Blog Header Test 05 Evaluation – a positive step in the right direction

May 3, 2021

“Every evaluation, no matter how simple, is a positive step in the right direction.”

An interview with Kate Baker, our Evaluation Project Manager, about her enthusiasm for evaluation and why we should all jump in and give it a go.

Read more about Evaluation Building Capacity in the West

Deb: Kate, thanks for agreeing to this participate in this interview!

To be honest, I am curious about what you do. Evaluation sounds like such a “big” and, dare I say it, boring, word. (Sorry!) So what is it that you do and why are you so enthusiastic about it?

Kate: Haha! My role is about helping to build the capacity of individuals and organisations to evaluate their primary prevention work. Essentially evaluation is all about taking time out to reflect on the programs and services we are offering and checking in to make sure they are achieving what we are hoping they will achieve. In our sector this is usually about making a social / health impact in improving people’s lives.

I get excited about it because I believe monitoring, evaluation and learning (MEL) has the power to do so many things. It helps us to be really clear about what we are aiming for and to make sure that the programs and services we are running are actually meeting people’s needs. It also helps to provide “proof” for what works which can be used to advocate for change at a higher level. Essentially it is about change for the better.


Deb: Do you think evaluation work is only for specific personalities?

Kate: I dare say there are probably personalities who are strongly drawn to this work, perhaps more than others. BUT, there are so many components and approaches to evaluation work that can make it really inclusive, where it is about the journey not just the destination. MEL, if done well, can be highly participatory and can help build skills of both staff and program participants.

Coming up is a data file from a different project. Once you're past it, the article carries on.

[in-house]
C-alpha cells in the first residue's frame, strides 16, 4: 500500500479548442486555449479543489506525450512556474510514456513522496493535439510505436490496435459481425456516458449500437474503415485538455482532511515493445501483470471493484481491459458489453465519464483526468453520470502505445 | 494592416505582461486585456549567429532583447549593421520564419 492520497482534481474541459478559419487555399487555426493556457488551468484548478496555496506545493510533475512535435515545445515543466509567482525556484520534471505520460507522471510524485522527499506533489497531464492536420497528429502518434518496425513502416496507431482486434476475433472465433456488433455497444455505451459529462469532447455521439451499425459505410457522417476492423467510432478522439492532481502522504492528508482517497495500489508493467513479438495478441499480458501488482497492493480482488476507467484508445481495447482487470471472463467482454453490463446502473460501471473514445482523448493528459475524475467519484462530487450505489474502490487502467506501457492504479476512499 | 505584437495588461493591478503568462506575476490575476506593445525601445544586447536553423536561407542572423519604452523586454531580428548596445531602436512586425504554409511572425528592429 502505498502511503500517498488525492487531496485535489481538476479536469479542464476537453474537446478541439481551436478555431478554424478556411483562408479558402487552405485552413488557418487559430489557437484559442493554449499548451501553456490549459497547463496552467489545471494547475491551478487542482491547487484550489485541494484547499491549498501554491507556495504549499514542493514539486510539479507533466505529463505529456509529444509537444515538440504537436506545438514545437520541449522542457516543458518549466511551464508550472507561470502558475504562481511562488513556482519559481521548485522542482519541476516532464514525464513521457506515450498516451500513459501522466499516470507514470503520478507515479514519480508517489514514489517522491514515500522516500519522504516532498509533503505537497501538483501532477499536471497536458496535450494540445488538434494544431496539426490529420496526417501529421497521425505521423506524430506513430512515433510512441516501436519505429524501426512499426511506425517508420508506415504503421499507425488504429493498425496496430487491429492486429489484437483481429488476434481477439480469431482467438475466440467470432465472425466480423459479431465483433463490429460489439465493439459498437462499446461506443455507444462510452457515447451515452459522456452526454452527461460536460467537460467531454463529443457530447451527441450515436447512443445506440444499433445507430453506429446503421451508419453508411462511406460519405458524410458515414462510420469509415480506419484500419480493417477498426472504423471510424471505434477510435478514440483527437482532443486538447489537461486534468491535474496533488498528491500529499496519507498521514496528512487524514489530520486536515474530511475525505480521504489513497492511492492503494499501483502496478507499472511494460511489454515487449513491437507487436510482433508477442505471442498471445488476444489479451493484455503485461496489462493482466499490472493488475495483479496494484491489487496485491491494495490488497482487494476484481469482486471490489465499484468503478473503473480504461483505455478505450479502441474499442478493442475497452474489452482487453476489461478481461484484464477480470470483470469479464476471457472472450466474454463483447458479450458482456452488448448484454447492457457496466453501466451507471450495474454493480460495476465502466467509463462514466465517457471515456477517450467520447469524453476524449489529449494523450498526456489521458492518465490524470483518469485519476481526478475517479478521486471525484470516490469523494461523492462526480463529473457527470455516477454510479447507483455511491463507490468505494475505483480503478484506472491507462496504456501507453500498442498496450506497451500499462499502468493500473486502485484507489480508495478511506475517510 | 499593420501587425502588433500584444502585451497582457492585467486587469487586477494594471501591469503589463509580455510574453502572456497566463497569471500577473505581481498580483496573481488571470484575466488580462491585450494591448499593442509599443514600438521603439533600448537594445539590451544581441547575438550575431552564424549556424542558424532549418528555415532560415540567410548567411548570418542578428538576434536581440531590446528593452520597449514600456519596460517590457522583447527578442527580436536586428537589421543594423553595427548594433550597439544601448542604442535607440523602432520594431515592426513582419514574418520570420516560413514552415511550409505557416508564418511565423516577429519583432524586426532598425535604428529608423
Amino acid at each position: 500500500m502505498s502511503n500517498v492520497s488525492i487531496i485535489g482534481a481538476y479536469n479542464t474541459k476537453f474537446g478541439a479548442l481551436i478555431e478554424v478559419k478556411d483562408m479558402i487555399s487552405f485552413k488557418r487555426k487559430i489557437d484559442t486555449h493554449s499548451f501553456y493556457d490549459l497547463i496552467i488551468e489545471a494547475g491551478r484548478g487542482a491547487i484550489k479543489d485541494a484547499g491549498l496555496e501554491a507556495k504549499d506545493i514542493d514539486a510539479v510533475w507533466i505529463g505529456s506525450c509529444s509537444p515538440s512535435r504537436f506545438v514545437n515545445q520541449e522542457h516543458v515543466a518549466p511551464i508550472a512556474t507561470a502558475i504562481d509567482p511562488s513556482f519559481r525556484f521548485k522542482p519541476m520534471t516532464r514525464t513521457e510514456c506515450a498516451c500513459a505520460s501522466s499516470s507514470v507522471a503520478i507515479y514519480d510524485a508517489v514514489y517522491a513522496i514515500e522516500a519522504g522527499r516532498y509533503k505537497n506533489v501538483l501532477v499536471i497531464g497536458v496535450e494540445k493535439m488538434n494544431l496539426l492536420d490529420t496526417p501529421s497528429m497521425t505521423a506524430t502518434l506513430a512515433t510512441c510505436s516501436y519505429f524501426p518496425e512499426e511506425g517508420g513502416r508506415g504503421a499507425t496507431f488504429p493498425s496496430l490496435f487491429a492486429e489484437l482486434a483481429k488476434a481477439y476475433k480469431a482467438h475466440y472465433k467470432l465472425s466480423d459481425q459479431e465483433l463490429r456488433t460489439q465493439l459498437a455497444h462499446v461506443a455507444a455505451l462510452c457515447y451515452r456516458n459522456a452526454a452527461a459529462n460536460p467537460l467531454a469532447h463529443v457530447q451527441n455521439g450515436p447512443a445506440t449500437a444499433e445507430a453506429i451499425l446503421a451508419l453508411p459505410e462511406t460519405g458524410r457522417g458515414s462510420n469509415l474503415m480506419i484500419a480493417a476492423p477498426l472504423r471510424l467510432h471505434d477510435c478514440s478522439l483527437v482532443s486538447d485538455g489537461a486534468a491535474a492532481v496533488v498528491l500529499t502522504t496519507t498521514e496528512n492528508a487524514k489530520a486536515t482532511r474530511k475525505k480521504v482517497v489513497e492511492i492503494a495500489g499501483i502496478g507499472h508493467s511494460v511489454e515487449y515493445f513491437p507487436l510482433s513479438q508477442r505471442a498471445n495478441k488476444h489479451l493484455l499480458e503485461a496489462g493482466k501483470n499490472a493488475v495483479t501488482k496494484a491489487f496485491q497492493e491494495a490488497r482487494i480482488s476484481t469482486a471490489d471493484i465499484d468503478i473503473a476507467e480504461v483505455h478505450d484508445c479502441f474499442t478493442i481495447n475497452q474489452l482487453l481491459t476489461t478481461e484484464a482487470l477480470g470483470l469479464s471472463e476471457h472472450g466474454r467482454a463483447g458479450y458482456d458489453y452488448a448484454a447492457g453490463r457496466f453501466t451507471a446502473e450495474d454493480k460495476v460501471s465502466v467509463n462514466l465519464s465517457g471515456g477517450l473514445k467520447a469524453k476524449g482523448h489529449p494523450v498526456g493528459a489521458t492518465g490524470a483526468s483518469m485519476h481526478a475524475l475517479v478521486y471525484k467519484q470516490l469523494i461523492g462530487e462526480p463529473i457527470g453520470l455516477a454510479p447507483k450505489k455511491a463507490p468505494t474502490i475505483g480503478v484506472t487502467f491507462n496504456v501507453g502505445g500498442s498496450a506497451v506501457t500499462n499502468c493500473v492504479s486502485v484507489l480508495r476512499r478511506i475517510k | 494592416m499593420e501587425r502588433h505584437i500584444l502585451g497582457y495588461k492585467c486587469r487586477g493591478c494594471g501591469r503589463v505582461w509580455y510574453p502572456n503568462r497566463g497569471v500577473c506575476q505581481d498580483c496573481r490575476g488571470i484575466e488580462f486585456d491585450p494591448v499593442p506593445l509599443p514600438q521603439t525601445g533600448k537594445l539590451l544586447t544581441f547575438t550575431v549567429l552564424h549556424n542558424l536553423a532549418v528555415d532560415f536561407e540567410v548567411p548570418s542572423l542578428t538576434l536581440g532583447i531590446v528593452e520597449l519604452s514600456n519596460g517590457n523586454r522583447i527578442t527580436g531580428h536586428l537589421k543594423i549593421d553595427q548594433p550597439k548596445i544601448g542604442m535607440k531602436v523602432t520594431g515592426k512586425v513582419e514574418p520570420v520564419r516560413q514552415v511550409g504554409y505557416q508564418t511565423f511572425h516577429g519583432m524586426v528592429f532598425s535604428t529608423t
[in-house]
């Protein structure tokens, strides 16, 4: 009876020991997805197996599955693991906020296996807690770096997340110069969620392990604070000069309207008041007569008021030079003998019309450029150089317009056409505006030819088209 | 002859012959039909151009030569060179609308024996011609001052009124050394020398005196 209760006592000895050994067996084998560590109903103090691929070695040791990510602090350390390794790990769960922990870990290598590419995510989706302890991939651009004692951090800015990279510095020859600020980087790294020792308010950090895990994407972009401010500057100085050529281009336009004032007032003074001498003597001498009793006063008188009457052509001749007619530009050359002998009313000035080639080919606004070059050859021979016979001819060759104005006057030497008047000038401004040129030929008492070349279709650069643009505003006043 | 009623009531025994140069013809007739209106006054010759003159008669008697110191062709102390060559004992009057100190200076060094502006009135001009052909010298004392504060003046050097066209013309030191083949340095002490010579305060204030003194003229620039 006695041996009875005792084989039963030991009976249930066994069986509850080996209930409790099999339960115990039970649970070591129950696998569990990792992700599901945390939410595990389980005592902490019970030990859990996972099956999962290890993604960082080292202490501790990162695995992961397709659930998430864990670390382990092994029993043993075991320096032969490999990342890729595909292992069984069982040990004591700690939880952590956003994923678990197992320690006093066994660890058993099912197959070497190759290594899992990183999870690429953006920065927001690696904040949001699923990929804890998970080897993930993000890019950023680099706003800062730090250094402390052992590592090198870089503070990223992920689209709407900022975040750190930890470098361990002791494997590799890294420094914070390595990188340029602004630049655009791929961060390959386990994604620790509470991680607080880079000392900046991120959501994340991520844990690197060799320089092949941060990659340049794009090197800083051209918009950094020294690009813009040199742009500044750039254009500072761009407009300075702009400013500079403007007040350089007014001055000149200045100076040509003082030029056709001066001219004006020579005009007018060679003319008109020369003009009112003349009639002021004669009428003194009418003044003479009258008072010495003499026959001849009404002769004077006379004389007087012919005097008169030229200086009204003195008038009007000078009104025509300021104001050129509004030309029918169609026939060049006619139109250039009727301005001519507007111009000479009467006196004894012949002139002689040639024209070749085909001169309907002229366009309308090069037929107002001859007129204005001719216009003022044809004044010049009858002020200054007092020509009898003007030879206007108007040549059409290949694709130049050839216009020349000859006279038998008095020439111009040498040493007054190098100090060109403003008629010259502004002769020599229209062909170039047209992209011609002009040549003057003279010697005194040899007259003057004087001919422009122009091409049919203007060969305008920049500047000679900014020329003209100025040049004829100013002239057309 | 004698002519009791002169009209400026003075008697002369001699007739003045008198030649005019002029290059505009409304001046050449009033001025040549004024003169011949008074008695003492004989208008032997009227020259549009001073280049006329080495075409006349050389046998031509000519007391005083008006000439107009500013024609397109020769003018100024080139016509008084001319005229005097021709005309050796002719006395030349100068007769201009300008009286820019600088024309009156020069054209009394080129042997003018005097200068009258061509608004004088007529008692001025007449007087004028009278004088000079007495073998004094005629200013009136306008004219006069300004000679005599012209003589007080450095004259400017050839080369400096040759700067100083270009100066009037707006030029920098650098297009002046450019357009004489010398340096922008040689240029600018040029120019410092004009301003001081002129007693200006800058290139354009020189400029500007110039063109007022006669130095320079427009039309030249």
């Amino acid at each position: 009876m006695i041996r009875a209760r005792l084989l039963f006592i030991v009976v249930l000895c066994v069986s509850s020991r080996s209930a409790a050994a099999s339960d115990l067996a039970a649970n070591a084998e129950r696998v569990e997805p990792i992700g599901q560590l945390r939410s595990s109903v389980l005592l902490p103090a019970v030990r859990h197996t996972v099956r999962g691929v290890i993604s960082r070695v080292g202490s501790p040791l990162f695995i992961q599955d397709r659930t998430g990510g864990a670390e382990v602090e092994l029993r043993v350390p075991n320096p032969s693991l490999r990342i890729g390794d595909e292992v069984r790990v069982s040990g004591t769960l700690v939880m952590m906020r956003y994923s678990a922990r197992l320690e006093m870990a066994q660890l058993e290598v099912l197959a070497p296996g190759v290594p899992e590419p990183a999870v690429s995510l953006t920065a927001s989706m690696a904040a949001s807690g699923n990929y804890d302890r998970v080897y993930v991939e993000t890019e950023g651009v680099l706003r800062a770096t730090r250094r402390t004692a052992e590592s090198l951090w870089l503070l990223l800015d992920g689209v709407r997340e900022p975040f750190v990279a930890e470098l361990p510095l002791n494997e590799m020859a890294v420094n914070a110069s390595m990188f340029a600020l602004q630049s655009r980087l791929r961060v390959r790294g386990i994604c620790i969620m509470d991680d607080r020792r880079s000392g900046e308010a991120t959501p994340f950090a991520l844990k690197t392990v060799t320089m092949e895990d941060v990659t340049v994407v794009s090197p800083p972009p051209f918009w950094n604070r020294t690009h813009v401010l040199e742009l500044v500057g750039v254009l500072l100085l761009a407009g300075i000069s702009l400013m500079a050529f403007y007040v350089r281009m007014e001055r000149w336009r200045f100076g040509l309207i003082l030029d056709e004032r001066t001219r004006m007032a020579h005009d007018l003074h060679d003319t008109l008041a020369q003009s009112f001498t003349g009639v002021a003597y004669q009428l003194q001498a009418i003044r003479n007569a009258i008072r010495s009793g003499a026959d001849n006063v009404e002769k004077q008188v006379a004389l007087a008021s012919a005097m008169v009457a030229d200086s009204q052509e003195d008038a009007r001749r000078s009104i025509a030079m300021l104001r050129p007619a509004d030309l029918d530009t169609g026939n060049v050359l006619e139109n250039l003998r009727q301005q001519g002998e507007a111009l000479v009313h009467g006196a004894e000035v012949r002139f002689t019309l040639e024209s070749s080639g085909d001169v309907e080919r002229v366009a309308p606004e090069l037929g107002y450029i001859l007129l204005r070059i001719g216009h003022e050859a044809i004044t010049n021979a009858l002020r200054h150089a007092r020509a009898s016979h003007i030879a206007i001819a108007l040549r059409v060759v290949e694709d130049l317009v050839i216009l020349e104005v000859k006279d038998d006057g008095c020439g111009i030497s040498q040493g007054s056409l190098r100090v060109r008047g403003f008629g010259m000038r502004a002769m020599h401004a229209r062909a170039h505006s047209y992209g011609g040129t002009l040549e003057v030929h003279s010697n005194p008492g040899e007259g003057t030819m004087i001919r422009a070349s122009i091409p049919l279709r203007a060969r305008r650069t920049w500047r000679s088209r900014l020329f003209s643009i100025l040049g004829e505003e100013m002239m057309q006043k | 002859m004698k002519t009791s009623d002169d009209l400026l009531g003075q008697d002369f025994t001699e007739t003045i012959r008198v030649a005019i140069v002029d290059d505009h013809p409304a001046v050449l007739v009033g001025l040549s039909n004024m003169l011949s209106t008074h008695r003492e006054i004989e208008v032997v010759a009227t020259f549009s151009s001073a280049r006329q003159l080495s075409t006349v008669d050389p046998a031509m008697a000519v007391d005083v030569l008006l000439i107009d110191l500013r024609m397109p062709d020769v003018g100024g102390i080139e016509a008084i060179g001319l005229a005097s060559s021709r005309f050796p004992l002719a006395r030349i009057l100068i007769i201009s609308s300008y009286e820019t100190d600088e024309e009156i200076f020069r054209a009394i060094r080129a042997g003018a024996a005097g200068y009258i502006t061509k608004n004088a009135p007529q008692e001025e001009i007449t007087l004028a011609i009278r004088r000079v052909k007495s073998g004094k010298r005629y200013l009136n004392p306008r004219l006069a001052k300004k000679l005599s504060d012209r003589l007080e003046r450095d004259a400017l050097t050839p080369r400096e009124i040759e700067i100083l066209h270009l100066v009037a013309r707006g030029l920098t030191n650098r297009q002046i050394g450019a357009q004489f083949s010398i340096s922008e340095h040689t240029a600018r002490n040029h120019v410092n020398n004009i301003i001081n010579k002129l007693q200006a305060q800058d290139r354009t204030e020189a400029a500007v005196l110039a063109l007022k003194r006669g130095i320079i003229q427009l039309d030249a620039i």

Deb: Can you give us a tangible example of how evaluation has changed a perspective, project, program or team?

Kate: I’ll share an example from our own work at HealthWest – the Working Together with Men initiative. Bringing together men from diverse backgrounds, the project aimed to engage men in the prevention of violence against women. The men participated in training on violence against women, gender equity, project management training and were supported to generate and implement ideas to promote gender equity and prevent violence.

Evaluation of this first phase of the project influenced the way we approached the second phase (Project Momentum); strengthening the project’s accountability to women and helping us to think about allyship as a concept for this work. Since starting this work, evidence about unhealthy masculinity and gender stereotype behaviour has helped support and influence our thinking.


Deb: I suspect that deep down, we all grudgingly accept that evaluation is a necessary part of our work. Why do you think it is so difficult for people to do?

Kate: In many ways evaluation is about taking time out to reflect.  Broadly speaking, I think slowing down to do this, is not something we are taught or supported to do in our Western, fast-paced, action-oriented society.

In particular, for our sector, evaluating the impact of our work is a relatively new way of working and change takes time.  Effective evaluation work requires a variety of conditions at multiple levels; the workforce need to have the skills and confidence to do evaluations, however there also needs to be organisational systems and an evaluative, learning culture within organisations for MEL to occur more easily.

Here at HealthWest we are working to build evaluation skills and confidence amongst the primary prevention workforce in Melbourne’s west.  We have begun this through a program of formal training, learning circles and hosting a community of practice. It is important to note, though, that our sector needs to consider the other conditions necessary to enable the workforce to make use of those skills and confidence.


Deb: Thanks Kate for sharing your passion with us. Any final words of wisdom for those of us out there wanting to do better at building our own evaluation capacity?


  1. Don’t be daunted! Jump in give it a go.  It is the best way to learn.  Every evaluation, no matter how simple, is a positive step in the right direction.
  2. So many of us are learning about evaluation – so let’s lean on and learn from each other.

Interested to know more?

Get in touch with Kate Baker at

Read more about Evaluation Building Capacity in the West

Check out the Evaluation Capacity Health Check. This tool helps organisations, teams and partnerships to know if they have what they need in place to evaluate their work and know if their work is making a difference.